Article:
Many homeowners set a goal of paying off their mortgage sooner than their allotted amortization schedule to reduce the amount of interest they pay and become debt free sooner. In fact, we recently blogged about several thirty-something Canadians who’ve done so in less than 15 years and explored the pros and cons this practice. Still, these homeowners are more than the exception than the rule.
CIBC recently released poll data showing that fewer Canadians are paying off their mortgages early. The poll surveyed 1,509 randomly selected Canadians. Of those who currently have a mortgage, 55 percent are working to repay the loan faster, compared to 68 percent in a similar poll conducted last year. Among those that are working towards an early pay-off, the most popular approach is increasing the payment amount, followed by accelerating the frequency of payments (for instance, making bi-weekly instead of twice monthly payments) and making lump sum payments. Using a combination of these strategies could potentially shave off nearly ten years from the life of a mortgage and save tens of thousands of dollars.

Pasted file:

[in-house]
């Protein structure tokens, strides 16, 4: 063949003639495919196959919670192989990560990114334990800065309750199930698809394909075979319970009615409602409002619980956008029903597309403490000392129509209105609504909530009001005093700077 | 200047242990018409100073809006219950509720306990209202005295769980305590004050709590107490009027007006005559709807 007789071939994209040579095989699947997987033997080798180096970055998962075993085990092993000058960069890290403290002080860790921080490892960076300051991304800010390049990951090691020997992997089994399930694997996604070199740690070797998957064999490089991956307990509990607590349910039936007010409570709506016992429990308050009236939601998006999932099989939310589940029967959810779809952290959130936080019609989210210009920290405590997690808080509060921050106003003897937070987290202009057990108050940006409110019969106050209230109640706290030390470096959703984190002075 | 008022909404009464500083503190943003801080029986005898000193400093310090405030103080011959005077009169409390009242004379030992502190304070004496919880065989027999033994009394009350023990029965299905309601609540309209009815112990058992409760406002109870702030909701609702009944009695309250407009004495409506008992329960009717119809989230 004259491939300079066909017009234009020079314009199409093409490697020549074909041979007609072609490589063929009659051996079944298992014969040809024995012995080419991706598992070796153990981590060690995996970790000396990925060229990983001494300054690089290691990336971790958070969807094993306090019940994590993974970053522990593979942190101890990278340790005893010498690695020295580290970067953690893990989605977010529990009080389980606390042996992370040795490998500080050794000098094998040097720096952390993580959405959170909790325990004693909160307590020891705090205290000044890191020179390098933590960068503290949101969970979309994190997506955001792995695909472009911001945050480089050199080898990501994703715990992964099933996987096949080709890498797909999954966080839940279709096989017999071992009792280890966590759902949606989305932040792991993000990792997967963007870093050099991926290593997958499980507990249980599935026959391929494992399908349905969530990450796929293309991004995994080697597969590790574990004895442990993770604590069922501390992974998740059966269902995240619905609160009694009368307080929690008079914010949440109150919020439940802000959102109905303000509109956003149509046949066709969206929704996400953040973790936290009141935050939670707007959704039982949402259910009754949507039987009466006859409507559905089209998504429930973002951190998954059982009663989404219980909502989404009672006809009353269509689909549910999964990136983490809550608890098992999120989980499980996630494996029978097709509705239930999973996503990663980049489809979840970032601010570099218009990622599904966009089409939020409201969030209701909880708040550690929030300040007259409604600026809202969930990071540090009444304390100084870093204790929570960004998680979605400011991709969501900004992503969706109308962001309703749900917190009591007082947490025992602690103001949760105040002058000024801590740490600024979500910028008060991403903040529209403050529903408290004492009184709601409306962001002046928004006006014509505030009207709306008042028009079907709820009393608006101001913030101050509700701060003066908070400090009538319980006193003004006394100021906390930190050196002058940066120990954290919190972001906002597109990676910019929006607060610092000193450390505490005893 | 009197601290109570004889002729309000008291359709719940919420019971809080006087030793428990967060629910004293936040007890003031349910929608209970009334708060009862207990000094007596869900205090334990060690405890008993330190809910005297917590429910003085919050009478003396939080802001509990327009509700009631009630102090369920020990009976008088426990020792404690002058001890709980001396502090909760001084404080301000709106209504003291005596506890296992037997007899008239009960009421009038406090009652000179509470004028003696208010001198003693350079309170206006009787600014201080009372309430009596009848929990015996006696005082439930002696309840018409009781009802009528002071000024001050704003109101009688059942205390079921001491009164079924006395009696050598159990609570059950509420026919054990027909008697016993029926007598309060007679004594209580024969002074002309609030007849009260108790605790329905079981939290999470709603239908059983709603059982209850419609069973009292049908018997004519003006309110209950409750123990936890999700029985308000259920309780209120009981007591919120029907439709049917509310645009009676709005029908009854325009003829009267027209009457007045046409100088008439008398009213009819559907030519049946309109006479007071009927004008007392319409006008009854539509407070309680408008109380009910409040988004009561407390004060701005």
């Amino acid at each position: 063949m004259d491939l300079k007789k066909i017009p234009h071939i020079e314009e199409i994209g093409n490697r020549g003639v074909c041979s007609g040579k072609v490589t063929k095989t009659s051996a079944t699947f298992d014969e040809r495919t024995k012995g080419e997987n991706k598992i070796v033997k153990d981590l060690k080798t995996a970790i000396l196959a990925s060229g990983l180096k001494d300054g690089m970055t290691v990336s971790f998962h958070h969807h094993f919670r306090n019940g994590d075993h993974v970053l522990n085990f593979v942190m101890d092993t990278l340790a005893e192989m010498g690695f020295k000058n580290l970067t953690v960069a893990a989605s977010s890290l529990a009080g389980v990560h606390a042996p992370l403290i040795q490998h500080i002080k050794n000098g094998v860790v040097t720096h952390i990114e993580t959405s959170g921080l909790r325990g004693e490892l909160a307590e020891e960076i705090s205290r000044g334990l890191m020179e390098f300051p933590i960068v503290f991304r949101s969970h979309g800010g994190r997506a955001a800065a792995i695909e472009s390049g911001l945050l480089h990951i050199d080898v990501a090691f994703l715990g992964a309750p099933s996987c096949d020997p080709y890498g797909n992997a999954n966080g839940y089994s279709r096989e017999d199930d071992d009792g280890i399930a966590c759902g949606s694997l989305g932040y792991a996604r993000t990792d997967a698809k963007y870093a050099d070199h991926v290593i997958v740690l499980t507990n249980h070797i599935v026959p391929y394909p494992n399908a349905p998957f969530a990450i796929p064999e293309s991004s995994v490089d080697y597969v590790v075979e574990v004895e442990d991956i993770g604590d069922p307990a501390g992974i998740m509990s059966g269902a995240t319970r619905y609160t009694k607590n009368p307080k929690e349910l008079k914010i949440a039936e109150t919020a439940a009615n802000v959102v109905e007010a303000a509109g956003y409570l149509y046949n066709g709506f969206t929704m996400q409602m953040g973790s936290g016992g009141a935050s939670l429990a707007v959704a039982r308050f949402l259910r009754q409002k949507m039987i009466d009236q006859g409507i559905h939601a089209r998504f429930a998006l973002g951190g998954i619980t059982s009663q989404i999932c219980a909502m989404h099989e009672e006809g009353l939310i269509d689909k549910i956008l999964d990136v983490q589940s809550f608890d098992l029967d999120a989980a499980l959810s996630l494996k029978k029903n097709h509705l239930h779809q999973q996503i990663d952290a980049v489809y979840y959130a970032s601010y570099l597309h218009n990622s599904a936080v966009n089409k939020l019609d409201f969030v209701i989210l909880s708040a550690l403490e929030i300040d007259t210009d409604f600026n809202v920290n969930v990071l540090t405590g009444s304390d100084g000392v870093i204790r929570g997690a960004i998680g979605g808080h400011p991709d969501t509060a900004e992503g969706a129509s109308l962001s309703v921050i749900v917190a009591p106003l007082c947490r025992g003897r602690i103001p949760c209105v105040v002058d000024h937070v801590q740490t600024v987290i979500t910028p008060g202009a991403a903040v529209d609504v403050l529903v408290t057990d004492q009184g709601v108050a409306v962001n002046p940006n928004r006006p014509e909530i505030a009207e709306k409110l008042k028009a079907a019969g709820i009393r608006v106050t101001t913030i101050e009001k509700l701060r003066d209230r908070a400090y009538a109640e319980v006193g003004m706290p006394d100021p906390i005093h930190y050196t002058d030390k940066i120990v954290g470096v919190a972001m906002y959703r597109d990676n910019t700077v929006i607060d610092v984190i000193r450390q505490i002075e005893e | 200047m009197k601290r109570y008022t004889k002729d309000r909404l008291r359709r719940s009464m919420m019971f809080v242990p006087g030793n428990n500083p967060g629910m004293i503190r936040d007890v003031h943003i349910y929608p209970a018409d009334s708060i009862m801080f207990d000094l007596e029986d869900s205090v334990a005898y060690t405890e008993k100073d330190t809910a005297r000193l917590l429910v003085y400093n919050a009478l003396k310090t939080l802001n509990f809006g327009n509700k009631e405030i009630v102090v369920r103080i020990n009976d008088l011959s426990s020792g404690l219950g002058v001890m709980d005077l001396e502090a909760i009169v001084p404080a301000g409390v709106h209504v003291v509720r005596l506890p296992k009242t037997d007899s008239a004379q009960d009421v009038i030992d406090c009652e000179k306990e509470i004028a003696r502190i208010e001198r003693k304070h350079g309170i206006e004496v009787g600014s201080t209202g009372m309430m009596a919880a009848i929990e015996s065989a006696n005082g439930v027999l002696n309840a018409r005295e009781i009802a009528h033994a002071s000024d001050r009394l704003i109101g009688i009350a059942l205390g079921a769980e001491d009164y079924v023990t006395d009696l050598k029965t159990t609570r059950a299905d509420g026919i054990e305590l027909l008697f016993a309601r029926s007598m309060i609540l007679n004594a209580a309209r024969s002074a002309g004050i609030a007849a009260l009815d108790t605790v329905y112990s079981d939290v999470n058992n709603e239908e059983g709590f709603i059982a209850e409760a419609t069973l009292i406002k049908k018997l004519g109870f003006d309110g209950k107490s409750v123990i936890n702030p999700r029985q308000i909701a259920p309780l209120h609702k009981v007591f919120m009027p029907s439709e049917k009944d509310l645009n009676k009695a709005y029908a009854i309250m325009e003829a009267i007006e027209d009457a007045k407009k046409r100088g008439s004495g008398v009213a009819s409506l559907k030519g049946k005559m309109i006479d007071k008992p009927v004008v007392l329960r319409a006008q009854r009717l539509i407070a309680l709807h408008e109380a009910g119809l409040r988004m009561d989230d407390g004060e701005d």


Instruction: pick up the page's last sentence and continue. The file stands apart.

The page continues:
Recent low interest rates have perhaps prompted Canadians to reduce their focus on paying off mortgage debt and spend extra money in other ways. CIBC research also shows Canadians are spending more than this year on summer vacations and home renovations.
On average, poll respondents anticipate being mortgage debt-free at age 58. In British Columbia, however, age was the highest in the country: 66 years old. Less than half of mortgage borrowers in the province said they were working on paying off their mortgage early compared to 55 percent nationally. B.C. and Vancouver in particular has some of the highest real estate prices in the country, so this might explain why it’s tougher for British Columbians to get aggressive at paying down their mortgage. A separate survey conducted by Investors Group found that even wealthy Canadians who have the cash to pay for a home often choose to take out a mortgage. Just over two-thirds of Canadians with half a million or more in investable assets keep a mortgage even if they have the cash to pay it off.
You can typically make a lump sum payment at your loan’s maturity date or pay an extra 10 to 20 percent each year without incurring prepayment penalties, but beyond that, prepaying your mortgage may incur penalties. Talk to your mortgage broker if you’re unsure how prepayment penalties might apply to your situation.